Matt has created two different programs for you to choose from:
His 8 week training program will run you through the basics of Olympic weightlifting and get you started off on the right foot so to speak. You can find that program here: 8 Week Training Program.
Once you become more advanced in your training and are looking to take your weightlifting to the next level, Matt also has a 12 week training program for you which you can find here: 12 Week Training Program.
Remember, these programs are only guides. You do not have to follow them exactly with perfect precision.
Feel free to make minor adjustments to them in order to accommodate your busy schedule.
If you have any questions about either of these training programs then please go here: Training Program Questions.
Good luck on your journey and keep on lifting!
4th Place – lionsclaw
Many things in life are straightforward and easy to understand. You eat, you drink, you breath – it’s all very simple.
However, some things in life are not so simple and require a little more effort to achieve. Like getting huge and having a great physique.
Well, it seems strange that something that takes no effort at all to achieve (breathing) is easier than something much more complex (getting huge and having a great physique). It seems illogical.
I mean, how can something so simple be harder than something so difficult?
Just like the things in life that we are used to, getting huge and having a great physique is not as simple as it looks. It requires an awful lot of work behind the scenes.
Most people don’t care for hard work.
I mean, who wants to work hard at anything in life? Nobody right?
We’re all lazy bastards and would rather find the easier way to do things.
Getting huge and having a great physique is not something you achieve via the easy way. It’s something that requires dedication, consistency, persistence, hard work and most of all, patience.
Everyone has these traits to some degree.
The question you have to ask yourself is do you have enough of these traits to achieve your goals?
So, you want to get huge and have a great physique. Let’s be honest; if you’re on this page, you want to get big and look good without putting in any real work.
I mean why else would you be on this page?
You could be picking any number of “how to get big” articles off the internet. So let’s not waste any more time and get straight to it.
Before we begin, I’m going to tell you that this is what I believe to be the fastest way to achieve your goal. There are many different paths to reach your destination and this is just one of them.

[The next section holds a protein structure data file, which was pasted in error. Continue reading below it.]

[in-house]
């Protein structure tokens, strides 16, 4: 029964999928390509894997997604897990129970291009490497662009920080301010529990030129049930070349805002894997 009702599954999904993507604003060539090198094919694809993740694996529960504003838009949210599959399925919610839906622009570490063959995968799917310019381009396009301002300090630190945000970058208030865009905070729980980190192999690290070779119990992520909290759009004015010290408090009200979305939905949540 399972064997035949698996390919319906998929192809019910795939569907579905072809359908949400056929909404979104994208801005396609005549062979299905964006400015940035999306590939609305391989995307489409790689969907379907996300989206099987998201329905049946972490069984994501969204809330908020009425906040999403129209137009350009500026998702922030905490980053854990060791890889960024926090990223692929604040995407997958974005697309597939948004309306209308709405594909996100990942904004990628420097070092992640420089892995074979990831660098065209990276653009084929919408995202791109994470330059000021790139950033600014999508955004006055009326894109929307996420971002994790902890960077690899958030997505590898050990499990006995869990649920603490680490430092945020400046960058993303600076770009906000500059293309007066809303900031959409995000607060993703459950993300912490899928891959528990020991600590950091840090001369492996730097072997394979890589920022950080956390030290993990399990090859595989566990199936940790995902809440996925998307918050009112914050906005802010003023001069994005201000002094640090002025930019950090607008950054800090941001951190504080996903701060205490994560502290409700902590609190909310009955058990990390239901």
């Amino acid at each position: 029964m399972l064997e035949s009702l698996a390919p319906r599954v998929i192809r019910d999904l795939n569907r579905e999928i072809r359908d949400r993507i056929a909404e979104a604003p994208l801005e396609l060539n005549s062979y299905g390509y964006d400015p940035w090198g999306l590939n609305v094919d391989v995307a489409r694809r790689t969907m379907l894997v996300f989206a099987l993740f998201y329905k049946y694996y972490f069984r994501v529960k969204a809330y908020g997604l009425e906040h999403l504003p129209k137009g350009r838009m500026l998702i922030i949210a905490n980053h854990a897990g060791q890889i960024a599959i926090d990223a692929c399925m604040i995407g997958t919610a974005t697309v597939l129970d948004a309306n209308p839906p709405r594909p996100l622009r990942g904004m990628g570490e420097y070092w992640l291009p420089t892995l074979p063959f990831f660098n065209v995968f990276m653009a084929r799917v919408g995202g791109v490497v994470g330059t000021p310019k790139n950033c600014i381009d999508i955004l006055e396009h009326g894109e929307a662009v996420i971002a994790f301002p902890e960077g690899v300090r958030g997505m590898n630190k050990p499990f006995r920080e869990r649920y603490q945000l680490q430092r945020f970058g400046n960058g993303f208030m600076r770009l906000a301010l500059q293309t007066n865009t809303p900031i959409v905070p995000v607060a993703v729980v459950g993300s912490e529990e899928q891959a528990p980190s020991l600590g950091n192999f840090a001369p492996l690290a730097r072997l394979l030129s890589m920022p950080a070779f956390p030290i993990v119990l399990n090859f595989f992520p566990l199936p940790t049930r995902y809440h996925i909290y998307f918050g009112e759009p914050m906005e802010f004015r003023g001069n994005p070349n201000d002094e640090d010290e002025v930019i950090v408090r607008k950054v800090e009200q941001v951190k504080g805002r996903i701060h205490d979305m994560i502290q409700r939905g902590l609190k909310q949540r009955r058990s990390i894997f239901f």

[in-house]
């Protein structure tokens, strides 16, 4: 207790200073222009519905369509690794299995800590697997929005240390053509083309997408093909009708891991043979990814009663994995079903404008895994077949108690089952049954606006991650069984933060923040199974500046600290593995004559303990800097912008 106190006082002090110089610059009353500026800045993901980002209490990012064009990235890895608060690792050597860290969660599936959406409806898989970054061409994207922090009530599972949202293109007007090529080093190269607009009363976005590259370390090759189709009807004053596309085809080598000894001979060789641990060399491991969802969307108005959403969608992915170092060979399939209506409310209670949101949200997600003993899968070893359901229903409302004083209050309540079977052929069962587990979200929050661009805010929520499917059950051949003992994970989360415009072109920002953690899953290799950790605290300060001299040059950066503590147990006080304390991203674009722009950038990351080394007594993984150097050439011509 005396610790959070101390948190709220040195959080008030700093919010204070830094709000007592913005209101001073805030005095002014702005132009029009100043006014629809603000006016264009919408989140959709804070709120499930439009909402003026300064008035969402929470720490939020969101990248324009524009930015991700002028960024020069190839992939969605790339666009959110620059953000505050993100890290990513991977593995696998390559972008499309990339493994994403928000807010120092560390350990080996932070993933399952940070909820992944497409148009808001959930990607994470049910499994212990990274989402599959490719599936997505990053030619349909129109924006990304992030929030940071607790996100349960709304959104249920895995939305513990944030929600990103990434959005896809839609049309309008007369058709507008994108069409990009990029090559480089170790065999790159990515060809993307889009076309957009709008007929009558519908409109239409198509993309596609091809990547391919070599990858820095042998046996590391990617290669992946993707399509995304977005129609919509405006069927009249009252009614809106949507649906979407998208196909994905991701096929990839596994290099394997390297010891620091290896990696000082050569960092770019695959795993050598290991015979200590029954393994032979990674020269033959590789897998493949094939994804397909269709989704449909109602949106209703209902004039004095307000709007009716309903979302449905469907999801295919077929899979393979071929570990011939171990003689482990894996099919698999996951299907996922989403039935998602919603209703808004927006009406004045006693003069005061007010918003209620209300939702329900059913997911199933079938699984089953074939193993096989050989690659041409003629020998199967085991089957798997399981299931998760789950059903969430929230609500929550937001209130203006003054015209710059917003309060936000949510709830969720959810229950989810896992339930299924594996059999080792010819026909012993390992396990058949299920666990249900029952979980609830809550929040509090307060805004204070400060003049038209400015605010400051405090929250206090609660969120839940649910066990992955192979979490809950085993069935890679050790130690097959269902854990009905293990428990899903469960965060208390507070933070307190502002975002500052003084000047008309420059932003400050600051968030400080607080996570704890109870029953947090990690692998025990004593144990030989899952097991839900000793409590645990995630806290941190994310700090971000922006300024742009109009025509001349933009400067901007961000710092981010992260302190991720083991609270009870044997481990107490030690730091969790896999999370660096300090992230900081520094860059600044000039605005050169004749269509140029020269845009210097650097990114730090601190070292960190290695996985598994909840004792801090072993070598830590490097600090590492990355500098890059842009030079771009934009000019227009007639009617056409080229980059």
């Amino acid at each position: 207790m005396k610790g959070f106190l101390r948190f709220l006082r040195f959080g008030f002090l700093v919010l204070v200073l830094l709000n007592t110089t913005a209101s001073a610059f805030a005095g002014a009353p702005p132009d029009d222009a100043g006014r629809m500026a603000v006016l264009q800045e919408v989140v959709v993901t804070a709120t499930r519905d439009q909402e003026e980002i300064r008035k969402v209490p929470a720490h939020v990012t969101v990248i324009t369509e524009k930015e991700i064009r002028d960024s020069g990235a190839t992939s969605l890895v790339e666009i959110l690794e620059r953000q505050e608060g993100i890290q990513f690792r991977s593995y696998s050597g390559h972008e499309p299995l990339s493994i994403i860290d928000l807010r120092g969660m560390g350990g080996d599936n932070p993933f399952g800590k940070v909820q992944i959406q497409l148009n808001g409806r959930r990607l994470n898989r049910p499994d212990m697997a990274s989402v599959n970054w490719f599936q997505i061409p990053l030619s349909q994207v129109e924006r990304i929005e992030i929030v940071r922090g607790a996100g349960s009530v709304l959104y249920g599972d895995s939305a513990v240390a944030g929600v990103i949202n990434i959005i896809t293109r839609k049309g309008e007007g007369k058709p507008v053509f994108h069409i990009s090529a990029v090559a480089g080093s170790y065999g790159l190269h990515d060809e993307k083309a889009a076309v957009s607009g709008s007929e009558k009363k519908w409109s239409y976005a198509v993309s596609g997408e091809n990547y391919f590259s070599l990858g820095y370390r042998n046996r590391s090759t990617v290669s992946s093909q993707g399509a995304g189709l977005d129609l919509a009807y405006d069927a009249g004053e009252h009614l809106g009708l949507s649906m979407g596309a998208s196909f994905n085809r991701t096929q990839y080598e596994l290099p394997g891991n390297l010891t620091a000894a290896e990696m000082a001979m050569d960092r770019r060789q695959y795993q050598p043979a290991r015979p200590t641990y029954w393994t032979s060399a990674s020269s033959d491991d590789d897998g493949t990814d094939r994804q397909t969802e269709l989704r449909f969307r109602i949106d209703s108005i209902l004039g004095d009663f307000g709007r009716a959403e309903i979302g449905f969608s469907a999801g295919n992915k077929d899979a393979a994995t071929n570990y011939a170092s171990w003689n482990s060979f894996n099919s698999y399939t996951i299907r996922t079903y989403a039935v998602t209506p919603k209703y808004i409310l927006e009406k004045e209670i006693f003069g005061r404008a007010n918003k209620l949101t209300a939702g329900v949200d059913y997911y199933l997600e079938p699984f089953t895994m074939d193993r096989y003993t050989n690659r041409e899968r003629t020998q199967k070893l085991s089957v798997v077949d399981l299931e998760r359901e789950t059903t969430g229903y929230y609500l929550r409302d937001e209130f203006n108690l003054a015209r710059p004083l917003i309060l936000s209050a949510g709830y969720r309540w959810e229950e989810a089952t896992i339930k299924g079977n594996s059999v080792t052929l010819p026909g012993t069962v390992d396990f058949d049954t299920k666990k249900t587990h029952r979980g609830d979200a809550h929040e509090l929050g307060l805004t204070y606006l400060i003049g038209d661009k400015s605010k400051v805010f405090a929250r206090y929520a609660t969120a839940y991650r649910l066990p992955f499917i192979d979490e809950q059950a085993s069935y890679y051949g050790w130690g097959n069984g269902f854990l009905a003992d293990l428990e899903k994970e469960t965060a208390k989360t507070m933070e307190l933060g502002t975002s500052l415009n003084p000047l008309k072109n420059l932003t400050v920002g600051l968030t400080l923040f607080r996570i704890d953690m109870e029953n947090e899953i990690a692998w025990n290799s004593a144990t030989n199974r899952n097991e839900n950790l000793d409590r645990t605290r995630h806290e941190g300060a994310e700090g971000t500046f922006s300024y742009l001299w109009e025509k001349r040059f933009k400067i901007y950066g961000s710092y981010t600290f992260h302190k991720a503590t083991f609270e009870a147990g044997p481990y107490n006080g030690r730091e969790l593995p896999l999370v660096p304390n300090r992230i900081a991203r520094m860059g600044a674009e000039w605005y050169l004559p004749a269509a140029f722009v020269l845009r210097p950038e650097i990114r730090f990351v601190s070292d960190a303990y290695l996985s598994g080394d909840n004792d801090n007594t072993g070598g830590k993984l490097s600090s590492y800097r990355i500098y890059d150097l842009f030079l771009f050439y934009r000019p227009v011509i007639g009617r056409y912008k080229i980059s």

If you choose to follow this path, than great! If not, then that’s fine too. At least it gives you something to think about.
Anyways, let’s begin.
The first thing you need to do is set a goal. Your goal doesn’t have to be anything crazy.
Don’t set a goal like “I want to be on the cover of Muscle Mags” or “I want to be Mr. Olympia”. While these goals are admirable, they’re pretty difficult to achieve and if your ultimate goal is to be on the cover of Muscle & Fitness or win the Mr. Olympia then you’re going to be sorely disappointed.
Instead, keep your goals realistic and something that you actually can achieve. For most people, their goal is to add size and achieve a better looking physique.
Sounds good to me. If this is your goal then here’s what you need to do to achieve it:
I want you to set aside at least 30 minutes, 2 times a week to train properly. Please don’t waste my time and tell me you don’t have an extra 30 minutes to train.
You make time for the things that are important in your life and this falls under that category.
But how can you expect someone to add an extra 30 minutes of training per week? Won’t that interfere with their job or schoolwork or social life?
It sure will, and that’s the whole point. Nothing worth having comes easy and if you want to achieve your goal then sacrifices have to be made.
You’ll learn to manage your time properly and get your homework done before classes or work and not during it. This will free up a good portion of your day.